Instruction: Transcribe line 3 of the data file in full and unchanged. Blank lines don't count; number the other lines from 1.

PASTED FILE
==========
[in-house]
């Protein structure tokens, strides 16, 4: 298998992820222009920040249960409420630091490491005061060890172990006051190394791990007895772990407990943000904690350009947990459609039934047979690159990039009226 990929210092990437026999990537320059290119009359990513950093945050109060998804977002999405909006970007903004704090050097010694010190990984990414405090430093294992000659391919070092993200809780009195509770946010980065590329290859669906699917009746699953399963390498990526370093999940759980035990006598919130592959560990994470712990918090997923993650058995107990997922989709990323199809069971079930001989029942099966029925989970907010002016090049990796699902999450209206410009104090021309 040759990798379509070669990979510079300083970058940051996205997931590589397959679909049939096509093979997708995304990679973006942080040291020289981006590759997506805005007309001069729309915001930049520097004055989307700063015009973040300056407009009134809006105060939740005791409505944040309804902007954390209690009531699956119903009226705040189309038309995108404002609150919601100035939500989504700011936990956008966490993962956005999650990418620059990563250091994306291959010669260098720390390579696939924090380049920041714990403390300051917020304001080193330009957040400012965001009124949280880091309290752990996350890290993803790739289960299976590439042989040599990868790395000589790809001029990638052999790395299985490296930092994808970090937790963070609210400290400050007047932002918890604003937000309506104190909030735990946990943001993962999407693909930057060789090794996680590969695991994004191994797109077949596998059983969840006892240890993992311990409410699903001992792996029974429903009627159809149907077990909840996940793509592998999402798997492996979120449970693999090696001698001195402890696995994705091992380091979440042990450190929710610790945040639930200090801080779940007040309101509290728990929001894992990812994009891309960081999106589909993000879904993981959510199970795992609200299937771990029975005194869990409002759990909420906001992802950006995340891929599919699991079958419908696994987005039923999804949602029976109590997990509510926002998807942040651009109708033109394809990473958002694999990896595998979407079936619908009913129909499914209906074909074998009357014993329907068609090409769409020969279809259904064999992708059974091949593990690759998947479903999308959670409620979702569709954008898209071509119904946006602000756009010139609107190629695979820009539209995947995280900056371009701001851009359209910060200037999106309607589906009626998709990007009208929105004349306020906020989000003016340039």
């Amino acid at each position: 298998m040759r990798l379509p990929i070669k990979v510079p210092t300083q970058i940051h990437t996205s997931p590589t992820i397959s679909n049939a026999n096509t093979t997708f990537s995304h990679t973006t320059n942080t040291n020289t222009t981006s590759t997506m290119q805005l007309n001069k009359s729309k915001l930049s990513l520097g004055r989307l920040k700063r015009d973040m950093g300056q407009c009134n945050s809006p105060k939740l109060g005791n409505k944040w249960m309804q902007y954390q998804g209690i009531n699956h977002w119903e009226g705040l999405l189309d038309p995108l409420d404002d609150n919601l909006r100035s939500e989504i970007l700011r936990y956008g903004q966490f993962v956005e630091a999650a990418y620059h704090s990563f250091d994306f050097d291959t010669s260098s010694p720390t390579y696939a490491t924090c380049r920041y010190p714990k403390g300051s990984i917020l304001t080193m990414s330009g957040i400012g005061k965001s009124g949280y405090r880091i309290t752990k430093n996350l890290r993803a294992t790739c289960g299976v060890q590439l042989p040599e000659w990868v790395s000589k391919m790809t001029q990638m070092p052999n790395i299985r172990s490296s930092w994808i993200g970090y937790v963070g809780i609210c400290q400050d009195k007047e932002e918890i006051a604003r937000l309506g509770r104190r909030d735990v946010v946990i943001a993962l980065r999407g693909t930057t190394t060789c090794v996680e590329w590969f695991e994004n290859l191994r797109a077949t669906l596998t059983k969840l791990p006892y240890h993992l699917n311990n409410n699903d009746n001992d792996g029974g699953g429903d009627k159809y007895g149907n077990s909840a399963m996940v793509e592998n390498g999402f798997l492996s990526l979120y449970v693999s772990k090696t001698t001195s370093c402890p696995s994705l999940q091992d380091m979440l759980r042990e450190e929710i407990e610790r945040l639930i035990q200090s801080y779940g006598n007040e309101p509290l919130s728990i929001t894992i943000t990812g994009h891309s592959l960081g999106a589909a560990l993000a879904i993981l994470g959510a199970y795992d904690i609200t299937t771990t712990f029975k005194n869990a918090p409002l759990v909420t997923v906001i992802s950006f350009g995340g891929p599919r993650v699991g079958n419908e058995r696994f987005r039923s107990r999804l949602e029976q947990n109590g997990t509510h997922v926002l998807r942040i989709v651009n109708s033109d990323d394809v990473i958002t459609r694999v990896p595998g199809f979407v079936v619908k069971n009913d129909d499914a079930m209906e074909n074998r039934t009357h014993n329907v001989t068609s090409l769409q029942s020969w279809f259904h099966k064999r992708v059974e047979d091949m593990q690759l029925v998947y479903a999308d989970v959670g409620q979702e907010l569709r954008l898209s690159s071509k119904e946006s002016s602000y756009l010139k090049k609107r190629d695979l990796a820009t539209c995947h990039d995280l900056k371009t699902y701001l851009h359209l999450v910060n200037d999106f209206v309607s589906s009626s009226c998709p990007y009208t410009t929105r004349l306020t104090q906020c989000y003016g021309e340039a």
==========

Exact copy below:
């Amino acid at each position: 298998m040759r990798l379509p990929i070669k990979v510079p210092t300083q970058i940051h990437t996205s997931p590589t992820i397959s679909n049939a026999n096509t093979t997708f990537s995304h990679t973006t320059n942080t040291n020289t222009t981006s590759t997506m290119q805005l007309n001069k009359s729309k915001l930049s990513l520097g004055r989307l920040k700063r015009d973040m950093g300056q407009c009134n945050s809006p105060k939740l109060g005791n409505k944040w249960m309804q902007y954390q998804g209690i009531n699956h977002w119903e009226g705040l999405l189309d038309p995108l409420d404002d609150n919601l909006r100035s939500e989504i970007l700011r936990y956008g903004q966490f993962v956005e630091a999650a990418y620059h704090s990563f250091d994306f050097d291959t010669s260098s010694p720390t390579y696939a490491t924090c380049r920041y010190p714990k403390g300051s990984i917020l304001t080193m990414s330009g957040i400012g005061k965001s009124g949280y405090r880091i309290t752990k430093n996350l890290r993803a294992t790739c289960g299976v060890q590439l042989p040599e000659w990868v790395s000589k391919m790809t001029q990638m070092p052999n790395i299985r172990s490296s930092w994808i993200g970090y937790v963070g809780i609210c400290q400050d009195k007047e932002e918890i006051a604003r937000l309506g509770r104190r909030d735990v946010v946990i943001a993962l980065r999407g693909t930057t190394t060789c090794v996680e590329w590969f695991e994004n290859l191994r797109a077949t669906l596998t059983k969840l791990p006892y240890h993992l699917n311990n409410n699903d009746n001992d792996g029974g699953g429903d009627k159809y007895g149907n077990s909840a399963m996940v793509e592998n390498g999402f798997l492996s990526l979120y449970v693999s772990k090696t001698t001195s370093c402890p696995s994705l999940q091992d380091m979440l759980r042990e450190e929710i407990e610790r945040l639930i035990q200090s801080y779940g006598n007040e309101p509290l919130s728990i929001t894992i943000t990812g994009h891309s592959l960081g999106a589909a560990l993000a879904i993981l994470g959510a199970y795992d904690i609200t299937t771990t712990f029975k005194n869990a918090p409002l759990v909420t997923v906001i992802s950006f350009g995340g891929p599919r993650v699991g079958n419908e058995r696994f987005r039923s107990r999804l949602e029976q947990n109590g997990t509510h997922v926002l998807r942040i989709v651009n109708s033109d990323d394809v990473i958002t459609r694999v990896p595998g199809f979407v079936v619908k069971n009913d129909d499914a079930m209906e074909n074998r039934t009357h014993n329907v001989t068609s090409l769409q029942s020969w279809f259904h099966k064999r992708v059974e047979d091949m593990q690759l029925v998947y479903a999308d989970v959670g409620q979702e907010l569709r954008l898209s690159s071509k119904e946006s002016s602000y756009l010139k090049k609107r190629d695979l990796a820009t539209c995947h990039d995280l900056k371009t699902y701001l851009h359209l999450v910060n200037d999106f209206v309607s589906s009626s009226c998709p990007y009208t410009t929105r004349l306020t104090q906020c989000y003016g021309e340039a």